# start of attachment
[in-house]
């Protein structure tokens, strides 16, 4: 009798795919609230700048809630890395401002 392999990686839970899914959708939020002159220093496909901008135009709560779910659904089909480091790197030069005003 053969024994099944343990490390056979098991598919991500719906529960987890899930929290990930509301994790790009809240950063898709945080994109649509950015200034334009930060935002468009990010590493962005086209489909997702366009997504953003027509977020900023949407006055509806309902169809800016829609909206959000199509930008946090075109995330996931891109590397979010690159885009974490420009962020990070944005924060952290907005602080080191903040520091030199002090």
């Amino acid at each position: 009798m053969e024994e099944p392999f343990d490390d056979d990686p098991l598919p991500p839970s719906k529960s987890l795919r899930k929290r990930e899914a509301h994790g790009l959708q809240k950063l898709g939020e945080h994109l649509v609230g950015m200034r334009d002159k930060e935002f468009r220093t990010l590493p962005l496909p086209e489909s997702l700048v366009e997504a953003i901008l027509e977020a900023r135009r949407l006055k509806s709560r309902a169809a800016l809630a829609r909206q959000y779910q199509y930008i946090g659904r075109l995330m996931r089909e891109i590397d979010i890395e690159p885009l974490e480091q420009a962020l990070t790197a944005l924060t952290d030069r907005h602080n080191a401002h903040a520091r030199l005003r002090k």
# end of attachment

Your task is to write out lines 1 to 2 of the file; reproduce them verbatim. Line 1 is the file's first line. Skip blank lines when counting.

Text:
[in-house]
């Protein structure tokens, strides 16, 4: 009798795919609230700048809630890395401002 392999990686839970899914959708939020002159220093496909901008135009709560779910659904089909480091790197030069005003 053969024994099944343990490390056979098991598919991500719906529960987890899930929290990930509301994790790009809240950063898709945080994109649509950015200034334009930060935002468009990010590493962005086209489909997702366009997504953003027509977020900023949407006055509806309902169809800016829609909206959000199509930008946090075109995330996931891109590397979010690159885009974490420009962020990070944005924060952290907005602080080191903040520091030199002090």